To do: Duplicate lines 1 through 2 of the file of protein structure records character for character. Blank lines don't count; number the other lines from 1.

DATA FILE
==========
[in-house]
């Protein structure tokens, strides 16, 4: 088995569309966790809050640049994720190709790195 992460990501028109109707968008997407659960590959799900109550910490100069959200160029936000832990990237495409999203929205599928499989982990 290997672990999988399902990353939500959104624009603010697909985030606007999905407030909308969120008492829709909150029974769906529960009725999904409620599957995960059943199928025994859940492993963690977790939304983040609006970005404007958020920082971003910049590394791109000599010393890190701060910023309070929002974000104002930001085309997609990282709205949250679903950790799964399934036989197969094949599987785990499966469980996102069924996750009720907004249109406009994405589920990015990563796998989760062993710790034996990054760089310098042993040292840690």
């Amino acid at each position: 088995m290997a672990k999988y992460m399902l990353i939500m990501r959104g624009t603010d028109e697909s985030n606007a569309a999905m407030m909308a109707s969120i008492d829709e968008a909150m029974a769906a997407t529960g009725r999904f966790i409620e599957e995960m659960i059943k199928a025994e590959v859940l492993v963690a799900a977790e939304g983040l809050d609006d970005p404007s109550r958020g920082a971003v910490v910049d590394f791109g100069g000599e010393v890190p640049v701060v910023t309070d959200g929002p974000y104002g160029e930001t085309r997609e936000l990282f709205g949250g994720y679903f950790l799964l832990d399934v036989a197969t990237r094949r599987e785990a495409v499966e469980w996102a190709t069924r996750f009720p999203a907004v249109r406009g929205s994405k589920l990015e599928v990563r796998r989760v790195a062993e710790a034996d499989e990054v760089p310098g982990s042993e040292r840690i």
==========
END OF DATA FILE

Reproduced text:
[in-house]
């Protein structure tokens, strides 16, 4: 088995569309966790809050640049994720190709790195 992460990501028109109707968008997407659960590959799900109550910490100069959200160029936000832990990237495409999203929205599928499989982990 290997672990999988399902990353939500959104624009603010697909985030606007999905407030909308969120008492829709909150029974769906529960009725999904409620599957995960059943199928025994859940492993963690977790939304983040609006970005404007958020920082971003910049590394791109000599010393890190701060910023309070929002974000104002930001085309997609990282709205949250679903950790799964399934036989197969094949599987785990499966469980996102069924996750009720907004249109406009994405589920990015990563796998989760062993710790034996990054760089310098042993040292840690």